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Ahead of the curve: The prospect of a Covid vaccination moves markets

November 11, 2020

A commentary by Jürgen Lukasser, Chief Investment Officer LGT Bank Österreich, who observed the first vaccine rally on the stock marketsyesterday after the pharmaceutical company Pfizer and its partner BioNTech published positive data for their Covid 19 vaccine.

Ahead of the curve: The prospect of a Covid vaccination moves markets

This news is certainly a reason for hope and can be seen as another important milestone in the fight against the pandemic. However, we have not yet reached our goal, as many details and questions remain unanswered. Nevertheless, this interim success should further improve the mood on the stock markets. 

Rotation on the stock market

The divergences that have accompanied us throughout 2020 will remain an integral part of the market environment after the U.S. elections and the first successes in vaccine development. Election uncertainty has been reduced and the hope for a vaccine provides light at the end of the tunnel. Markets are therefore beginning to change positioning. At sector level, a rotation in pharmaceutical stocks that were strongly avoided by investors prior to the presidential elections due to the expected blue wave is taking place now. The sector has an attractive risk-return ratio, valuations are below the long-term average and in most cases there is also an attractive dividend yield.

Movement in long-term US yields

The announcement of the vaccine with surprisingly high efficacy was seen by many market participants as setting the course for the global economy. At the same time, rising yields on long-term U.S. government bonds could act as a "game changer" - with an immediate impact on the international equity and credit markets. The yield on 10-year US Treasuries jumped to 0.97%. This is still a very low figure in itself, but at the same time the highest level seen since March 2020. However, rising long-term yields could have an immediate impact on those stocks that have shown incredible momentum in recent months and are currently attracting attention with high valuations. In many valuation models, long-term US yields play a major role, as they represent the risk-free alternative investment. In this context, some of the best performing stocks of 2020 now have the highest valuations of the current year. This means that there is no longer any valuation reserve for disappointments in the company figures. Negative news thus makes a clear sell-off in these stocks a realistic option.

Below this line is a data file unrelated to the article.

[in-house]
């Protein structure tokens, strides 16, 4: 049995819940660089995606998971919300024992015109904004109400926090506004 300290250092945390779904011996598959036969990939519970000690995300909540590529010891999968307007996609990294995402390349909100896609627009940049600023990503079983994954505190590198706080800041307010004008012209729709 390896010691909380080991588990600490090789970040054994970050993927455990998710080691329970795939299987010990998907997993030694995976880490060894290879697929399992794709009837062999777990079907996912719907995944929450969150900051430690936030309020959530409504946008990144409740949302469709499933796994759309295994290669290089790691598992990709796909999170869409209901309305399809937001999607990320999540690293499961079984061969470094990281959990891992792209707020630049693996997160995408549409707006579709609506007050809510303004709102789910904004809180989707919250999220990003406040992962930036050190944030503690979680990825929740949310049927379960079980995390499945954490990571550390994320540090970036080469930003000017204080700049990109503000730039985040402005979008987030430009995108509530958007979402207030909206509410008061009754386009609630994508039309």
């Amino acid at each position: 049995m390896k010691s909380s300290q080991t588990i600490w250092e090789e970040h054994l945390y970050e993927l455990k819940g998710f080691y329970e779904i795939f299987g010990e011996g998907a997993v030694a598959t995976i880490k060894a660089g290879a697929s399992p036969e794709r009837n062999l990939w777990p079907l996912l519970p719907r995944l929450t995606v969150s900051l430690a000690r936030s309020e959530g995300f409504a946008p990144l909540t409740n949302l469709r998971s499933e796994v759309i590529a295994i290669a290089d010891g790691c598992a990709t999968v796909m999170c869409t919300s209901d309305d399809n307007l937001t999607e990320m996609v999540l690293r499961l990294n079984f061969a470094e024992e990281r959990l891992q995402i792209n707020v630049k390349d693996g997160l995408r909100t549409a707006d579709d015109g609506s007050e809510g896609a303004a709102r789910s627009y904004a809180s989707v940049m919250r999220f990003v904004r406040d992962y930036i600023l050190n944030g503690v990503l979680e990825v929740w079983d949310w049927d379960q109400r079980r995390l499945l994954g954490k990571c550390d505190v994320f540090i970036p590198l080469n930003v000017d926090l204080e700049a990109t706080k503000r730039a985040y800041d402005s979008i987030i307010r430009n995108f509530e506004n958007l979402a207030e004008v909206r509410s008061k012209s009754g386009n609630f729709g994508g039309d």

Together with the prospects of an effective Covid vaccination, the valuation problems have led to a correction for many technology stocks. In return, cyclical stocks - these are not companies whose success is heavily dependent on a positive economic situation - were able to benefit significantly yesterday.

A look at the emerging markets

On a country level, emerging market equities appear to be interesting again. Under Biden's presidency, we expect emerging markets to benefit from greater political visibility, an economic recovery, persistently low interest rates and a potentially weaker US dollar.


November and December are historically good months for the stock markets, in contrast to September and October. In addition, there is still a great deal of liquidity on the sidelines and, in a persistently low interest rate environment, there could well be an increased flow of money into the stock market again by the end of the year. With this outlook, and if the fog of the US election has cleared and there is more clarity, positions in high-quality equities can tend to be built up.


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